Let’s look at our last two pets. The fox was otherworldly but human. The frog was simple but versatile. Both capture the attitudes of the online landscape over the last decade (uncertainty and escapism respectively). With that established, it is evident that the next creature should employ a dichotomy that is prevalent in today’s culture.

Chaotic energy may be a term you’ve heard more than once these days. The new face of indie games will be just that: an asshole. And to be fair, cats are total jerks, but we love them. They are domesticated, destined to survive by their proximity to humans who provide them with food and shelter. But they keep acting like they don’t need us. Some of them even walk it alone, and that’s what Stray seems to capture perfectly: the journey of a social creature surviving the world we’ve created for them on their own.

So if you’re an animal looking to headline the next big indie game, take note. You must be comfortable with people, but single chaotic enough to throw them for a loop.

2. It has to be a forest bug

this is where Lost lose your case. Sure cats are a lot of fun to play, and I have no doubt that people are interested in seeing more games like the latest Annapurna adventure release, but cats are No the future of indie games.

Sorry, felines, but if you want to be the cool kid in town, you have to come from the woods. Foxes and frogs? Both can be found in forest ecosystems. And surprise, surprise, so are other animals headlining the latest indie games. Take the bear, for example, which is scheduled to appear in the next bear and breakfast Y Woodcutter. Two juicy roles as hotel manager and eco-terrorist? Things are looking pretty good if you’re a bear right now.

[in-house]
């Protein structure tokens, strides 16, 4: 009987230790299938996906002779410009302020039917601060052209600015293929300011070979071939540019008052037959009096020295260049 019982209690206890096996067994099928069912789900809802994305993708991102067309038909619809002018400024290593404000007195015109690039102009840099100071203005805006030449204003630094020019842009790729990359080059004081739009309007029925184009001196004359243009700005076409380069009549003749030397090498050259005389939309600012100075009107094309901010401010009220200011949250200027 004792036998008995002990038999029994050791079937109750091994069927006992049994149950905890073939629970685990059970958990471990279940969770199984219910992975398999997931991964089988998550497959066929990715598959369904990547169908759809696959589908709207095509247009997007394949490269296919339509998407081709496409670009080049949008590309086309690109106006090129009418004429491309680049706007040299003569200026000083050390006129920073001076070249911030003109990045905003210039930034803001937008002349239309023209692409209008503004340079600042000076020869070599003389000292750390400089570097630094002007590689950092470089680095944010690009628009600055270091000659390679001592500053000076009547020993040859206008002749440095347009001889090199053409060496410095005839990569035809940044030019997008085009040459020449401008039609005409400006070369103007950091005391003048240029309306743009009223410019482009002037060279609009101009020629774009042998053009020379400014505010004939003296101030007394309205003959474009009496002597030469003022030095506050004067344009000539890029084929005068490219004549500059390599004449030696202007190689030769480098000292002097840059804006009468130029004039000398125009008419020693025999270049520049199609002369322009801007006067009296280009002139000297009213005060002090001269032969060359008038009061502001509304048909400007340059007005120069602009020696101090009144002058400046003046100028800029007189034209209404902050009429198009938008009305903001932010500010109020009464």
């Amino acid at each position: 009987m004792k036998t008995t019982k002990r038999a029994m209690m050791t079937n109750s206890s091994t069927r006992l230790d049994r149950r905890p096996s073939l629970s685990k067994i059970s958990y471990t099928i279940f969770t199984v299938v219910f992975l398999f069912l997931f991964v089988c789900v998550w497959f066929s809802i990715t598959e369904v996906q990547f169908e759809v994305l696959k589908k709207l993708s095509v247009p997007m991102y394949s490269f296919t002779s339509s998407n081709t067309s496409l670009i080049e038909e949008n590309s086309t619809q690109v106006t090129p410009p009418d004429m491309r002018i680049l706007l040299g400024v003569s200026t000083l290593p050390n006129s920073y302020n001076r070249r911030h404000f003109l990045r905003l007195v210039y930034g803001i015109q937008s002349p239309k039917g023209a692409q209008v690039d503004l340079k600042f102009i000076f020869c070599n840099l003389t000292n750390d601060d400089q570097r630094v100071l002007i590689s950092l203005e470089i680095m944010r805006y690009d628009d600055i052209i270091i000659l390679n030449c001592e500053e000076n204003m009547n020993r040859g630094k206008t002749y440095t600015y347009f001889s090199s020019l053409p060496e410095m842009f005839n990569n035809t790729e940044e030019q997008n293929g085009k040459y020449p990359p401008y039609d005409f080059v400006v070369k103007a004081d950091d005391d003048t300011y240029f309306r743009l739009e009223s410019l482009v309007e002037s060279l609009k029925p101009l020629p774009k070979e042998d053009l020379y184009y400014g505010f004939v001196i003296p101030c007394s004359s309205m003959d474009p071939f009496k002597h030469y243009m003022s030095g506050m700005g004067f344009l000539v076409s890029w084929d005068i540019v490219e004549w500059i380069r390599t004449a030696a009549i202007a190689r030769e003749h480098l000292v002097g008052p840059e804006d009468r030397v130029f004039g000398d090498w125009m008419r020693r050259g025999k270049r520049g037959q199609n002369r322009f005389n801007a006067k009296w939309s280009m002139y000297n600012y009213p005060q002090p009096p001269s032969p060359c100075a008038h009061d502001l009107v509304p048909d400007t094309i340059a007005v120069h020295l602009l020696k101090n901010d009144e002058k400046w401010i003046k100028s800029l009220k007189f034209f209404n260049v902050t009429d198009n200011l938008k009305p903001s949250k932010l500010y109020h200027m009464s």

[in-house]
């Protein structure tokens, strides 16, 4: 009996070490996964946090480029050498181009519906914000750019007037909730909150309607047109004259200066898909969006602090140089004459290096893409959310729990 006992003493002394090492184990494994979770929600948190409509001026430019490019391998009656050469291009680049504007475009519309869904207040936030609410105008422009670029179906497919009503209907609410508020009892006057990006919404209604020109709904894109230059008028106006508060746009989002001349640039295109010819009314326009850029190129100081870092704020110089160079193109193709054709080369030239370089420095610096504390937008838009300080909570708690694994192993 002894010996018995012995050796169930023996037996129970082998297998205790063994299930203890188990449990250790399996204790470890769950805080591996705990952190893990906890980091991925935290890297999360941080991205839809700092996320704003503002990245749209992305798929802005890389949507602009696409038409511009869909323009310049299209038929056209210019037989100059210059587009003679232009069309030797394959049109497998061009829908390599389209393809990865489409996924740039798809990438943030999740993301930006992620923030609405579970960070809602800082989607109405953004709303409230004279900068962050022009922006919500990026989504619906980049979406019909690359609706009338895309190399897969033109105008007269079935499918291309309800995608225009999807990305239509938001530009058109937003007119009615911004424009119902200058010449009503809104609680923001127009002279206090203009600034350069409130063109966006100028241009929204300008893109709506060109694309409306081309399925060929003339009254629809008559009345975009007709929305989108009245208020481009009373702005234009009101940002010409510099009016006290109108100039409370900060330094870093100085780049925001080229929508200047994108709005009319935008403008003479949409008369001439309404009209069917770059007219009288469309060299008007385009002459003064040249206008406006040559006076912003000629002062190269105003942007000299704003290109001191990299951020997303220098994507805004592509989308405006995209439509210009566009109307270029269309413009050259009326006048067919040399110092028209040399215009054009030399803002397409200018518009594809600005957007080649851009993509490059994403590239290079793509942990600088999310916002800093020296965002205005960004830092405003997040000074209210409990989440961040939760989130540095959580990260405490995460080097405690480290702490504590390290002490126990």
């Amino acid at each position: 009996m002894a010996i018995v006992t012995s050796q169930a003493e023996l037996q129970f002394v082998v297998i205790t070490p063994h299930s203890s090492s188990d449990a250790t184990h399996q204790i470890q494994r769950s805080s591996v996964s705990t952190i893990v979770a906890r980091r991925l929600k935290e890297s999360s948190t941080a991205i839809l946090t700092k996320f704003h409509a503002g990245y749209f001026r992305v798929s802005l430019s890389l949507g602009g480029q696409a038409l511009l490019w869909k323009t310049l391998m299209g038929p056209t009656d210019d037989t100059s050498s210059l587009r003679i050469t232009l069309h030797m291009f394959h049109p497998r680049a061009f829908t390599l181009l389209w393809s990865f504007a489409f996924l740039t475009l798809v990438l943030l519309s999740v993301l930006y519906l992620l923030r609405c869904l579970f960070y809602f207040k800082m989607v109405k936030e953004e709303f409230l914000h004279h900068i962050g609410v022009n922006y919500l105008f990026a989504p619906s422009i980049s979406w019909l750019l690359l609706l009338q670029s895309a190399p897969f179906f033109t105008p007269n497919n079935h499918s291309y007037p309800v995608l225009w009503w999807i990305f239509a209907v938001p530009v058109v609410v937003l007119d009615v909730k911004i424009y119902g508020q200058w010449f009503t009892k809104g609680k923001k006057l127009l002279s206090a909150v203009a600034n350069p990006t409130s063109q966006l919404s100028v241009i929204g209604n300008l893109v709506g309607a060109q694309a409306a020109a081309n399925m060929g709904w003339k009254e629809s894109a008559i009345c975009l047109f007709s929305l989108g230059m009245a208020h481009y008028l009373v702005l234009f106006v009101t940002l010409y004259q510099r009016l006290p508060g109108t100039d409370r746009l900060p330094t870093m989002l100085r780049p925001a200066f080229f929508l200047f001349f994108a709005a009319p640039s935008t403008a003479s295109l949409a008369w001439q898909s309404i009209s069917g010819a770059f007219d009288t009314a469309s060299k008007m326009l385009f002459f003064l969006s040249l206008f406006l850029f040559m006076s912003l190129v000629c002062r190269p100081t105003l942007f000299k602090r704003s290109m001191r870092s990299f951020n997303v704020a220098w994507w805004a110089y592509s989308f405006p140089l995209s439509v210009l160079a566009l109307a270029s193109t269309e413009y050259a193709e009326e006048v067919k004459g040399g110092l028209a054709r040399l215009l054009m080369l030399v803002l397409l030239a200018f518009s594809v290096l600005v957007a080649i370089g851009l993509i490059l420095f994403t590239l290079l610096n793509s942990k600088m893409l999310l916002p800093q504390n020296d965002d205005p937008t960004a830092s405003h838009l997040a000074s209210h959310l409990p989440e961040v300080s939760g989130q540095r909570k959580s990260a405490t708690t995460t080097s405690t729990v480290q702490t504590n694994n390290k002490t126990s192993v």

Remember Untitled Goose Game? That fool was huge. And it had it all: a fun premise, great reception (and better sales), and charming wazoo. Do you know what else he had? An animal commonly found in freshwater areas. Do you know what type of biome features rivers, lakes, and ponds? That’s right, the damn forest.

If I were a forest creature, I’d be calling my agent immediately.

3. The creature starts with an F

foxes frogs

foxes frogs


Are you noticing a pattern? Surely yes, and it is that these two animals begin with the same letter of the English-speaking Latin alphabet.

I know what you’re thinking. This guy is crazy. Fuck it Guess what, I’m not though. Trends can be difficult to explain, but most of the time the simplest explanation is the best. Make no mistake, between 2023-2027, you Will see a rise of indie video games heavily featuring animal characters beginning with the letter F.

And given our previously established criteria, this bodes well for Falcon, Finch, and Flying Squirrel. But ultimately, it’s the most promising for a particular guy…

Funny, furry and furious, the ferret is an absolute hit for the next face of indie games to come.

Have you ever met a ferret or seen a video compilation of one online? They’re adorable as pets, but they’re also huge jerks. Constantly hiding and weaving when they please, ferrets roll the dice, and it’s their owners’ job to agree. And while ferrets primarily live in captivity, their close cousins, known to us as the weasel, stoat, and badger, live in forested areas. And if you haven’t figured it out yet, ferrets start with the letter F.

Can you imagine a forest-inspired RPG with a determined but easily spooked ferret as the main character? Or a cooking simulator where you play as a grumpy old ferret teaching his grandson how to run his beloved family restaurant? I can, and if you’re a game developer or publisher reading this, I hope you can too.

Indeed, the world of ferret-based indie games is endless, but more importantly, it also makes sense. So the next time you see a cute little title featuring a black-footed ferret while perusing Steam, you’ll remember where you saw it before.